How to Check for Mouth Cancer Symptoms. As a cancer that affects the tissue of the mouth, including the cheeks, lips, gums and tongue, it is relatively easy to check for symptoms of oral cancer. Although you should always see a health professional such as a dentist or doctor, people at risk should be aware of the symptoms and early warning signs of mouth cancer and check for mouth cancer symptoms themselves.
Change Behaviors Associated With Mouth Cancer Risk Factors
Know the risk factors associated with mouth cancer. Men over the age of 45, tobacco users, people who consume excessive amounts of alcohol and people with prolonged exposure to the sun are all at risk to develop oral cancer.
Change behavior, such as using tobacco and alcohol that can be risk factors that contribute to the chance of getting oral cancer. Quitting smoking or any use of tobacco as soon as possible is an easy way to reduce your risk of getting oral cancer. In addition, eating a diet high in fruits and vegetables has been linked to reducing the risk of mouth cancer.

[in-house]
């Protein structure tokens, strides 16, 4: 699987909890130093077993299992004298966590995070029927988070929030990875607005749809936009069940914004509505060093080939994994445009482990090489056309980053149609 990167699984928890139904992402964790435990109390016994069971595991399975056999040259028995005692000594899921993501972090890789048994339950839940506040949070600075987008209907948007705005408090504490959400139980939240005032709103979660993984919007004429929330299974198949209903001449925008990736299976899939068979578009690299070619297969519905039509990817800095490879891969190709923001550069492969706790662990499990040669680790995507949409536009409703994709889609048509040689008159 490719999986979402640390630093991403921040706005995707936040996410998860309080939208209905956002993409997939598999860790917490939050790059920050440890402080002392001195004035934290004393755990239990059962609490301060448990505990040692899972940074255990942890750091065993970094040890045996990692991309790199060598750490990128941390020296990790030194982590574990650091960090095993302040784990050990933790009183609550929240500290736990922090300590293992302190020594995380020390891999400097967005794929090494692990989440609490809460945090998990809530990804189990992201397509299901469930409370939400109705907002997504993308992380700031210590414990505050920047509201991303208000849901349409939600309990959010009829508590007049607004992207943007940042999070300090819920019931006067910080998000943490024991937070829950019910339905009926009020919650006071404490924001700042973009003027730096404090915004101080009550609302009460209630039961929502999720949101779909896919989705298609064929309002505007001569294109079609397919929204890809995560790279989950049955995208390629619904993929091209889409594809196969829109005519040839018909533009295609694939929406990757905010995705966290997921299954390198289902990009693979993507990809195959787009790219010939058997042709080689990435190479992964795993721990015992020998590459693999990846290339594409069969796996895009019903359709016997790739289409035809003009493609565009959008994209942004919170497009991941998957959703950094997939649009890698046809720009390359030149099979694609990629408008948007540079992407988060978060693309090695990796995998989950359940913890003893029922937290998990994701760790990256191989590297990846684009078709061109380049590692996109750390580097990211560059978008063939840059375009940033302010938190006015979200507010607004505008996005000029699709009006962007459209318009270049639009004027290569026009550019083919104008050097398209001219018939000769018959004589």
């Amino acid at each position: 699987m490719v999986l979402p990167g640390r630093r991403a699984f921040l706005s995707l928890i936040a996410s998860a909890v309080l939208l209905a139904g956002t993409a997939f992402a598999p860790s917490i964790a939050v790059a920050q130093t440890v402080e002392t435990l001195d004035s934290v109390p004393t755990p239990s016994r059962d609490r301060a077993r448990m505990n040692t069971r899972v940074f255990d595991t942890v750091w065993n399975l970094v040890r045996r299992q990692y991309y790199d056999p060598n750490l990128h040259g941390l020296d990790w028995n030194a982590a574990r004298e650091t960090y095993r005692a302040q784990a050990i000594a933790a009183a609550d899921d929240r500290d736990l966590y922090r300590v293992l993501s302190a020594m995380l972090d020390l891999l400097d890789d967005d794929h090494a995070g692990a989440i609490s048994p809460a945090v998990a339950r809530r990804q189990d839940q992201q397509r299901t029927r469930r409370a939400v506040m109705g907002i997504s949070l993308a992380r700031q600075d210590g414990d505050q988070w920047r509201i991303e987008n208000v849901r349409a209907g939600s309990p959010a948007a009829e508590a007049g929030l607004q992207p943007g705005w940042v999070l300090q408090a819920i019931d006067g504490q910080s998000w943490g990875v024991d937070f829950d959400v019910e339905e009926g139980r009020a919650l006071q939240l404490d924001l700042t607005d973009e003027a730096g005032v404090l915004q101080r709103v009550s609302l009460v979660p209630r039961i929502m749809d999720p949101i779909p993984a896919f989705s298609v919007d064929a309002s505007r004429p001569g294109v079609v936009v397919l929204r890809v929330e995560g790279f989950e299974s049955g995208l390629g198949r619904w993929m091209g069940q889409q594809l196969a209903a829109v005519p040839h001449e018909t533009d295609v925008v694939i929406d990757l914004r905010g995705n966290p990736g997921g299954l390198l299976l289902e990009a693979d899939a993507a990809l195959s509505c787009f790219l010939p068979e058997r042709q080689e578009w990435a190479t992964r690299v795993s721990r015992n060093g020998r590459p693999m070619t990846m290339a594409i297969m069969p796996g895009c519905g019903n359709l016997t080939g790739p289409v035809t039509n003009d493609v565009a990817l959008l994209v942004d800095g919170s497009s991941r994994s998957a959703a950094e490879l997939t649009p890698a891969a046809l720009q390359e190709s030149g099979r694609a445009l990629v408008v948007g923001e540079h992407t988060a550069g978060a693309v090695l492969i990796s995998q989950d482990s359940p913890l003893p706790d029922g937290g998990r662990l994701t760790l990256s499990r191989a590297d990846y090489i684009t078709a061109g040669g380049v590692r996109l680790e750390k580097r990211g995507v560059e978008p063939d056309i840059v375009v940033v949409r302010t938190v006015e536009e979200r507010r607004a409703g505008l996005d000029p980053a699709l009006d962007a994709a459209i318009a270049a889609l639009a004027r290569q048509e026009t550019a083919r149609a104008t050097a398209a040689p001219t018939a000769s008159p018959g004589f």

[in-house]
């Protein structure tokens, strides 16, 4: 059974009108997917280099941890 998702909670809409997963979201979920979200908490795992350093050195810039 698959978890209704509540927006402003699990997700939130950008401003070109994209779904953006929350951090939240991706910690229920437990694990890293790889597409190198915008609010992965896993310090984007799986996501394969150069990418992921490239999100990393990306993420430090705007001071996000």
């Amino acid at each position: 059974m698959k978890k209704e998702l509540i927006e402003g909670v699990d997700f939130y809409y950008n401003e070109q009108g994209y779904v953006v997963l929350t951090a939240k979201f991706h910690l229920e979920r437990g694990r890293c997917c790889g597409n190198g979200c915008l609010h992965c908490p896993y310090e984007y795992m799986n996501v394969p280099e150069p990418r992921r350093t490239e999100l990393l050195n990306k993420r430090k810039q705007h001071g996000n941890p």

Check for Visual Symptoms of Mouth Cancer
Look for red, white or red and white patches of skin or lumps in your mouth or a lump on the neck.
Notice if you have any sores in your mouth that do not heal or change in size or appearance.
Check for any unexplained bleeding in your mouth.
Detect Symptoms of Oral Cancer You Can Feel
Feel for loose or painful teeth. This also applies to dentures that may not fit well or are loose.
Be aware of pain swallowing, or of any other constant numbness or pain in your mouth.
Know that pain or difficulty moving your tongue or jaw can also be potential symptoms of mouth cancer.
Observe any changes in your voice or cases of bad breath that could be symptoms of oral cancer.
Realize that all of these symptoms could also be signs of a mouth infection. If you experience any of the symptoms of mouth cancer, such as red patches in your mouth, for more than 3 weeks, ask your doctor if you need to be concerned. Know your right to privacy when discussing your medical conditions and the release of your medical records.
Noticing symptoms or believing you might be at risk for cancer can be stressful and worrisome. Consider seeing a therapist or counselor as part of the treatment process as you determine the outcome.